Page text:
In the morning, I left a note on the front door, explaining that yes, this was the place to deliver the package and a phone number if there was a problem. I didn’t get a call-back. When I arrived at home at lunch to check on it, there was no package.
A day-shift employee told me she knew nothing about a call-back but she’d page the driver and see where he left the package. I wasn’t worried about him describing my obnoxiously green door or the Pan-God doorknocker on the wall. Back on the phone with me about two minutes later, she told me he’d left it on a basket of pinecones in the chair.
“What basket of pine cones?” I asked. “I used to have a basket of pine cones there, but I threw them away last summer. But the note I left is gone and a box of firewood on the front porch has been turned over.”
“Oh. You know, I think he did say firewood instead of pine cones. Well, anyway, he delivered it and it must have been stolen. You can call our toll-free number and file a claim.”
Something bugged me about that story, so I called the night shift that evening. They tracked down the driver who swore he’d put it on my doorstep but in a more obscure location than usual instead of the easy-to-do location. He hadn’t rung the doorbell or knocked on the door. He didn’t remember my car in the driveway. Someone must have stolen it. And that was that.
The story still bothered me, and not just because I was now missing my deadline, which would result in having to have the first big batch of books overnighted—for which I’d have to pay my courier extra. It’s the scenario that would have had to have happened that troubles me. Here goes:
I arrive at home in a flash and fury, drive right up to my door, and run inside, leaving my car open and my purse visible on the front seat, along with a leather jacket and a backseat full of packages to go to the post office. I run inside, change clothes, and check email a few feet from the door.
Meanwhile, the courier’s truck arrives, the guy shimmies between the car and the shrubs, and leaves the package in afore- mentioned obscure location. He doesn’t ring the bell or knock on the door, and Grendel, aka the Hell Hound, doesn’t raise the roof barking over a sound on the front porch as he usually does.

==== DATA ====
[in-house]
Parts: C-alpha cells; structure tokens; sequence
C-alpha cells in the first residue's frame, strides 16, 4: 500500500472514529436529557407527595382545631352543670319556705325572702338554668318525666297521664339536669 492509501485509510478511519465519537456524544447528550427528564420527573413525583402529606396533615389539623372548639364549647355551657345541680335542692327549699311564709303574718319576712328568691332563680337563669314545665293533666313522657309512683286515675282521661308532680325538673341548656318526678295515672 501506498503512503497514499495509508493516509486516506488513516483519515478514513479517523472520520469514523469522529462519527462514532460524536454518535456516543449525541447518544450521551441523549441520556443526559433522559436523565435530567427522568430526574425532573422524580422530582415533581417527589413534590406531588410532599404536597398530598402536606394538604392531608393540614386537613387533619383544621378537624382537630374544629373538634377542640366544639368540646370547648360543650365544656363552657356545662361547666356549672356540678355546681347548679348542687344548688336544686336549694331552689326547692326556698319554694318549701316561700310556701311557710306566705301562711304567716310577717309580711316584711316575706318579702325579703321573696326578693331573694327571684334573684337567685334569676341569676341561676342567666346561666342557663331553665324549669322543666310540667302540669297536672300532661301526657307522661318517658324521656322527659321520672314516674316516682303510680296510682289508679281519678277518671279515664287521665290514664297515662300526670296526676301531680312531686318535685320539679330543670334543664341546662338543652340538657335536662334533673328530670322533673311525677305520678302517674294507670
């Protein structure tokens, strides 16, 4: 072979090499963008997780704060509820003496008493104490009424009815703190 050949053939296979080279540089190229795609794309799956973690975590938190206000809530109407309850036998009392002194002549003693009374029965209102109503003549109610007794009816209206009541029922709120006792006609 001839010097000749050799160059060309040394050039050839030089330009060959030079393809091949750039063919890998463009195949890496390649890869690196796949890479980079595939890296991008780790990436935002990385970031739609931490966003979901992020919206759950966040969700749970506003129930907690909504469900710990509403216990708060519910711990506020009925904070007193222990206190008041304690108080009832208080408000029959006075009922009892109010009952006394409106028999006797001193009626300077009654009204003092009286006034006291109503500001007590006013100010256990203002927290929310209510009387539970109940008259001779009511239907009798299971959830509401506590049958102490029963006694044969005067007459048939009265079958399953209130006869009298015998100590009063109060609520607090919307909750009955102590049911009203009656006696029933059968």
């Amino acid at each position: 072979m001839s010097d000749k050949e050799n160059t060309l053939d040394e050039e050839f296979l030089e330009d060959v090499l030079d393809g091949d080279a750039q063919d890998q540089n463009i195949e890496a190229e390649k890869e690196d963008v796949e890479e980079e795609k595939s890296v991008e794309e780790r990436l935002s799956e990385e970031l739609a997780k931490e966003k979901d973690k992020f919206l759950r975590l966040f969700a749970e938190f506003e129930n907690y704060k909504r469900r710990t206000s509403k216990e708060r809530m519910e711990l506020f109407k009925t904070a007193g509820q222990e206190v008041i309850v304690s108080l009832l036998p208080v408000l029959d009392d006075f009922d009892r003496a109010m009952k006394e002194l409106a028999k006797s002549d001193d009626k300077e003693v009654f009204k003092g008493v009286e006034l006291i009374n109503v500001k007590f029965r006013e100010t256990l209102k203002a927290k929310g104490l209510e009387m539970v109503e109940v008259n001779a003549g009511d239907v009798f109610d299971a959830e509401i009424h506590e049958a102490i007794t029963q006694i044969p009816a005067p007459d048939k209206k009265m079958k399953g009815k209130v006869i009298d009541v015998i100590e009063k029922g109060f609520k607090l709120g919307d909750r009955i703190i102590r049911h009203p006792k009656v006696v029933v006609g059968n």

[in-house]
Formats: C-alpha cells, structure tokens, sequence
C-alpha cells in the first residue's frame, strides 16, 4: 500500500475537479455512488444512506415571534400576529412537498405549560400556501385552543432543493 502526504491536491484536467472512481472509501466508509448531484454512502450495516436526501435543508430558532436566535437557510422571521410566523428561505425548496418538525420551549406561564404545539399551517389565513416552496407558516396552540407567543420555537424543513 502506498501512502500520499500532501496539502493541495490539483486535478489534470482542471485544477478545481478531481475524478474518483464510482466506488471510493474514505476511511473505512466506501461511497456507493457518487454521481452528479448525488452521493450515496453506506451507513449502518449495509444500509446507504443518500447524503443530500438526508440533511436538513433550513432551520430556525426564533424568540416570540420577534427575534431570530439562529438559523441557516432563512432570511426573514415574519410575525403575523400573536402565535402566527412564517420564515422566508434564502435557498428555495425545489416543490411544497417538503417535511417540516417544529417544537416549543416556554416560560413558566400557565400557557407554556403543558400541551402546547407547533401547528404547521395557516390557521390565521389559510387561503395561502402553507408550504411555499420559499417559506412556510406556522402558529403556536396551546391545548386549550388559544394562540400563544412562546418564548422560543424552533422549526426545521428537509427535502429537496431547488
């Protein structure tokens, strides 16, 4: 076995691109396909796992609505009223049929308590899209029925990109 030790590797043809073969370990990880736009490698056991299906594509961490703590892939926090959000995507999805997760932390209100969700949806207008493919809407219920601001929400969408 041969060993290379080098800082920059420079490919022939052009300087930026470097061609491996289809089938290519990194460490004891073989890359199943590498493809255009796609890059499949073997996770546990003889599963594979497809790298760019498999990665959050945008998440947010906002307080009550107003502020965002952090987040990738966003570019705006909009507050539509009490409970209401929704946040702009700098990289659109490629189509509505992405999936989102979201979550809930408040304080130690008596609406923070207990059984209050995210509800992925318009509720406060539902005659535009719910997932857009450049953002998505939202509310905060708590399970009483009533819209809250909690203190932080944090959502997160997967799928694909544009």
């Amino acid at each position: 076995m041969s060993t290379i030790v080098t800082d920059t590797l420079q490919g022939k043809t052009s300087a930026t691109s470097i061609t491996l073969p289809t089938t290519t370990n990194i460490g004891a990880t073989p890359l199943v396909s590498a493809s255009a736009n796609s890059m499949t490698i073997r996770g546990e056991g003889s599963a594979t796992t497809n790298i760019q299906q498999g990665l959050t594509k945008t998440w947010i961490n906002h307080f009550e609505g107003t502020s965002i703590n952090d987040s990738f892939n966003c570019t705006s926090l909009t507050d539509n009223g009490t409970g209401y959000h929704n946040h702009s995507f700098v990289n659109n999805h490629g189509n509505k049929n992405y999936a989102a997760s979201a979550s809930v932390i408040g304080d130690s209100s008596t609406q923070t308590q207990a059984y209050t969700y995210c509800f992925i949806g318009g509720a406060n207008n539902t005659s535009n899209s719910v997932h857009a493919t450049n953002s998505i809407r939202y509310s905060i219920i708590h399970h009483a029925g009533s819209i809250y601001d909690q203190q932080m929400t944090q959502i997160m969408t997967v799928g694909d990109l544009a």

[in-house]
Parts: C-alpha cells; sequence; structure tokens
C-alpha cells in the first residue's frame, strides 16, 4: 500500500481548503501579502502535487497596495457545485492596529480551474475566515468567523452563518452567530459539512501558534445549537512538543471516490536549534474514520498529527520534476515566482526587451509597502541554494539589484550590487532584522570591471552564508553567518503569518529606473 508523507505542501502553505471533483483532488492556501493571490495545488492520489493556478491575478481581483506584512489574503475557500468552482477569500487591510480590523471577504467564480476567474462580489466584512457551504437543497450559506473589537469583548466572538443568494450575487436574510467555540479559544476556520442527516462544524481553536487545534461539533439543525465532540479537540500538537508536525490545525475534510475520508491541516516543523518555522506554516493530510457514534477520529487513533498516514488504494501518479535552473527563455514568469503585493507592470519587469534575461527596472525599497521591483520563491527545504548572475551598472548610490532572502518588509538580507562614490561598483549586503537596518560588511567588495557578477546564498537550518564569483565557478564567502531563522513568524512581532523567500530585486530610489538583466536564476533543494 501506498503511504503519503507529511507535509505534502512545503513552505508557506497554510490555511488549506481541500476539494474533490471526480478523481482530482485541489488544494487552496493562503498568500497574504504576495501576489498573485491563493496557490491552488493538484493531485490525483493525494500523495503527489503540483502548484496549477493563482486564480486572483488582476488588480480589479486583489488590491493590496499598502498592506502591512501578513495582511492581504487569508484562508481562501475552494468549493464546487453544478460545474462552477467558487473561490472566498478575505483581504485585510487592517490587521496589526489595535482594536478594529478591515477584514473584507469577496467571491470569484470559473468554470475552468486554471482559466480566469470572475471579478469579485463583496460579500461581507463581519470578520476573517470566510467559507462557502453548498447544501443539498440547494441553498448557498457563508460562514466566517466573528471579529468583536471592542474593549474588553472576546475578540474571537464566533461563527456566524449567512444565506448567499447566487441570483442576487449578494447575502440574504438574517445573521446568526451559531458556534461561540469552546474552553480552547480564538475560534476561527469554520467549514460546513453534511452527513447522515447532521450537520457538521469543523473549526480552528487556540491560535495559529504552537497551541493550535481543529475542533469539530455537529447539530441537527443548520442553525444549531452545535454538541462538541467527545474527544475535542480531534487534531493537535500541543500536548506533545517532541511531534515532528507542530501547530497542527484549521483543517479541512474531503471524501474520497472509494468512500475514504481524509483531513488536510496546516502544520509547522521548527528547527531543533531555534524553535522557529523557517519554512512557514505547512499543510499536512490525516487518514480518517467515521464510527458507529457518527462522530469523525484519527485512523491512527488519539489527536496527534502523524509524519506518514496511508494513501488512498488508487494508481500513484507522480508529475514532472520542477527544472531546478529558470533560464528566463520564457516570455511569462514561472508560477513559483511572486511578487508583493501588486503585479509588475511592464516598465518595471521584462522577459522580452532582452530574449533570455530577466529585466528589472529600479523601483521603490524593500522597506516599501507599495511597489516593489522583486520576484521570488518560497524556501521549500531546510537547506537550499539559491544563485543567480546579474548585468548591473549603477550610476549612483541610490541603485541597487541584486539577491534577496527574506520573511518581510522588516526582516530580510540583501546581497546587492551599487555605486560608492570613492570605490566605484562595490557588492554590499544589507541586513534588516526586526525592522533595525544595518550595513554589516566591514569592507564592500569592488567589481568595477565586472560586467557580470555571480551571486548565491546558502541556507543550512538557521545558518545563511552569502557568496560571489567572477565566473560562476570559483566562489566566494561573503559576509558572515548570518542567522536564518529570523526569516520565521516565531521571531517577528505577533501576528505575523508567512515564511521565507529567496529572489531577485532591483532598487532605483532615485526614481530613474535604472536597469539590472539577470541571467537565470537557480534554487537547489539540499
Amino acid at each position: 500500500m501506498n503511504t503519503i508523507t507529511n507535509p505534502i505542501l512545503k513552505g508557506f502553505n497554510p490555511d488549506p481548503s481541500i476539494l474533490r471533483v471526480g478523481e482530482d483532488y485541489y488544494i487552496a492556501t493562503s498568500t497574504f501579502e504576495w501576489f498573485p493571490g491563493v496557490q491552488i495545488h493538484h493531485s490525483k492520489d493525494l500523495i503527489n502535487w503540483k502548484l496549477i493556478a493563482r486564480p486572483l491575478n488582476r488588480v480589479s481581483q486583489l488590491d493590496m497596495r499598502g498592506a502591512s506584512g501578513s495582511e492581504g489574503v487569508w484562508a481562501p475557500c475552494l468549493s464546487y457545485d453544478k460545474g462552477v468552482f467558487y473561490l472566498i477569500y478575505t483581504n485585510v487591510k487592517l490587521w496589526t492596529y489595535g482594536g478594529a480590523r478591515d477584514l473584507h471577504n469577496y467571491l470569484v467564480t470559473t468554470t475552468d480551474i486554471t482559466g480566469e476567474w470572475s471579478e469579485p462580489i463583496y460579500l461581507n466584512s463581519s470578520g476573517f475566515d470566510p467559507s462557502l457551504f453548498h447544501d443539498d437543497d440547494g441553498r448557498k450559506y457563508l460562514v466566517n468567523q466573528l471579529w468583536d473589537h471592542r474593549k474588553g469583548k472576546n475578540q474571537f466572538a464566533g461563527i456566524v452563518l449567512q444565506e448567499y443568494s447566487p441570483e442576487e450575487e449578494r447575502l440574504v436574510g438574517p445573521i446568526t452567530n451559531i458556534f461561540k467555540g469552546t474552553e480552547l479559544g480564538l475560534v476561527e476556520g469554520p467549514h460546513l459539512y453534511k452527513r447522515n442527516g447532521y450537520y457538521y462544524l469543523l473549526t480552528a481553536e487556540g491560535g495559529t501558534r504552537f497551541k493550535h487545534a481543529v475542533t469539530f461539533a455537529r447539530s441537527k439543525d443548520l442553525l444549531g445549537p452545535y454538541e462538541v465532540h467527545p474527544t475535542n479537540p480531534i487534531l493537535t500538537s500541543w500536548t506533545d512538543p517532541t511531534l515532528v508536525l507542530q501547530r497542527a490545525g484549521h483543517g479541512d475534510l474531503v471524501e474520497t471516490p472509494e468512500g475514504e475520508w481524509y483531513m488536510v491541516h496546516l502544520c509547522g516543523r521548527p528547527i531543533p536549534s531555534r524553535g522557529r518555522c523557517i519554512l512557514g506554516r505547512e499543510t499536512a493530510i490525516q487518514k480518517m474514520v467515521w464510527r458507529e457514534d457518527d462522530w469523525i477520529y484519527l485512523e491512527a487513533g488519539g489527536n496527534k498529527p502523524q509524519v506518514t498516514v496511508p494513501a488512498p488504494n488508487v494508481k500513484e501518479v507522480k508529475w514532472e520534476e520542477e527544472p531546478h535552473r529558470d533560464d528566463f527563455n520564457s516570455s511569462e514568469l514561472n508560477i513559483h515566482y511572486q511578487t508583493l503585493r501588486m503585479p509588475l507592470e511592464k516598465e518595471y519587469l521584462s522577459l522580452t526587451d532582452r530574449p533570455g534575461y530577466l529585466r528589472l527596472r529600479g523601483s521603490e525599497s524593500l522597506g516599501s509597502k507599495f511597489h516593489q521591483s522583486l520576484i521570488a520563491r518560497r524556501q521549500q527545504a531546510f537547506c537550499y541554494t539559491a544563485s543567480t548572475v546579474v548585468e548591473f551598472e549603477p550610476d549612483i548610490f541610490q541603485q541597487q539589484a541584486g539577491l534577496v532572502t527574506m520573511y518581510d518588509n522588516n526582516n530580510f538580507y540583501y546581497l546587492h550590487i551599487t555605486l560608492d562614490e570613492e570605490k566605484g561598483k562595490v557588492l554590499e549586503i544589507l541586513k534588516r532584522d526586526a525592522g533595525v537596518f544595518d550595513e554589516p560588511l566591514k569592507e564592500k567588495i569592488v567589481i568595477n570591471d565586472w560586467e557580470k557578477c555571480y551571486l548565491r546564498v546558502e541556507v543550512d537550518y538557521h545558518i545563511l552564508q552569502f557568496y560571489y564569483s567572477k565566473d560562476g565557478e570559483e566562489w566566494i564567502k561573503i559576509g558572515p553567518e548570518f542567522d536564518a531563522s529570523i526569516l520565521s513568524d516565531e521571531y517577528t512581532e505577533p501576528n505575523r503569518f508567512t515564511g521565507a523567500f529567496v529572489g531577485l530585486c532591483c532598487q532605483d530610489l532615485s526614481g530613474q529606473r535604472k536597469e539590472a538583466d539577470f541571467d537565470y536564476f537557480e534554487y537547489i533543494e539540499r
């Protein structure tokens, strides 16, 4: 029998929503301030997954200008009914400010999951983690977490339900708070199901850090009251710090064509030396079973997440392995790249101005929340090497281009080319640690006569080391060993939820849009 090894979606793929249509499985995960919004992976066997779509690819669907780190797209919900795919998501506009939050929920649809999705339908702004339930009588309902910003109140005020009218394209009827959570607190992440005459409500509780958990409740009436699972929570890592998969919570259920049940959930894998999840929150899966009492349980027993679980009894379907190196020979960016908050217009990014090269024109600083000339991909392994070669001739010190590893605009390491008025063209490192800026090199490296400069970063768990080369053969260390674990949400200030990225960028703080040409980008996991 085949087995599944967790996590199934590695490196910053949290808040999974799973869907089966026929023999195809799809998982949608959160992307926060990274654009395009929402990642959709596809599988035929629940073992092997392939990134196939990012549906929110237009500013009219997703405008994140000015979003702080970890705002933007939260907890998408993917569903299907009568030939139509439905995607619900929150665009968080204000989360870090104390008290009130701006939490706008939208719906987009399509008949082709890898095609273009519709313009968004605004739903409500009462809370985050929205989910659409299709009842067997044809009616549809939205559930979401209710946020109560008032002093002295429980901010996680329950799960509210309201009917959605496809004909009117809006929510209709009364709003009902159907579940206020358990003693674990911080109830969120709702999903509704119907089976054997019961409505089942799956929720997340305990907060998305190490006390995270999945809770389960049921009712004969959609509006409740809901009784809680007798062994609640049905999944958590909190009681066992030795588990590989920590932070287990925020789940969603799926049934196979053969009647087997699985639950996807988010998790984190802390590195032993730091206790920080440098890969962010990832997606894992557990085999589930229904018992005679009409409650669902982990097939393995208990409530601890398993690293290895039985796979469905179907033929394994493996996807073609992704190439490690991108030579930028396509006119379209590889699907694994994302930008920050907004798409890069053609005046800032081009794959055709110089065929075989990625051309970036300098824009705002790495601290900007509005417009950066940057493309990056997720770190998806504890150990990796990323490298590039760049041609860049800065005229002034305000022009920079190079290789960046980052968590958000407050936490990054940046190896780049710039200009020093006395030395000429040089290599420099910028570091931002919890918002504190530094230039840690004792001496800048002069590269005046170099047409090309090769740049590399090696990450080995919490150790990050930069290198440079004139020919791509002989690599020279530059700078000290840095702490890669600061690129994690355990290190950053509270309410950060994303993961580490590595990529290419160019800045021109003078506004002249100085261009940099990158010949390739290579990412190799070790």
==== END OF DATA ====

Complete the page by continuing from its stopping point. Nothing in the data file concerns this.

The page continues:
I run out to the car to take more outgoing orders to the car, and I step right over the package on the porch—twice— without seeing it.
Meanwhile, some loathsome stranger slips past the gate guard at the entrance of the subdivision I live in. With his X-ray vision, he spies the package on the porch, though the porch can’t be seen from the street and my car is in the way. He shimmies between the bushes and my car, slips up to the front porch, and nears the package.
“Ah-ha! I’ll take that!” he says, ignoring the purse on the car seat three feet behind him. “Oh, wait, a woman’s coming out of the house! Where shall I run? Good thing I’m invisible or she might see me here! Ah, good, she’s gone back inside after step- ping over the package twice, so I think I’ll just take that package for myself because it looks valuable and oh, wow! It’s a writing book by Vicki Hinze! I’ll bet I can sell this on eBay! I’d better run away now because that woman’s coming out again.”
The book never showed up and I filed my claim, figuring it was lost and I was screwed. Either way, it was late, and I was screwed.
On the weekend, the package arrived safely at my door. It had been delivered to a neighbor’s house. A couple of houses in my neighborhood resemble mine—particularly the one that the kids’ 4:15 a.m. ride to a school tournament always mistakes for ours—and not everyone uses their front door as their main entrance, so the package had been there a while.
Situation resolved? No. I wasn’t able to answer the door to sign for a routine shipment of books today, so the courier left with the packages. Now they want me to sign for everything, whether I’m home or not. You know, since I didn’t believe them.
Guess who won’t be getting Valentine candy from me this year!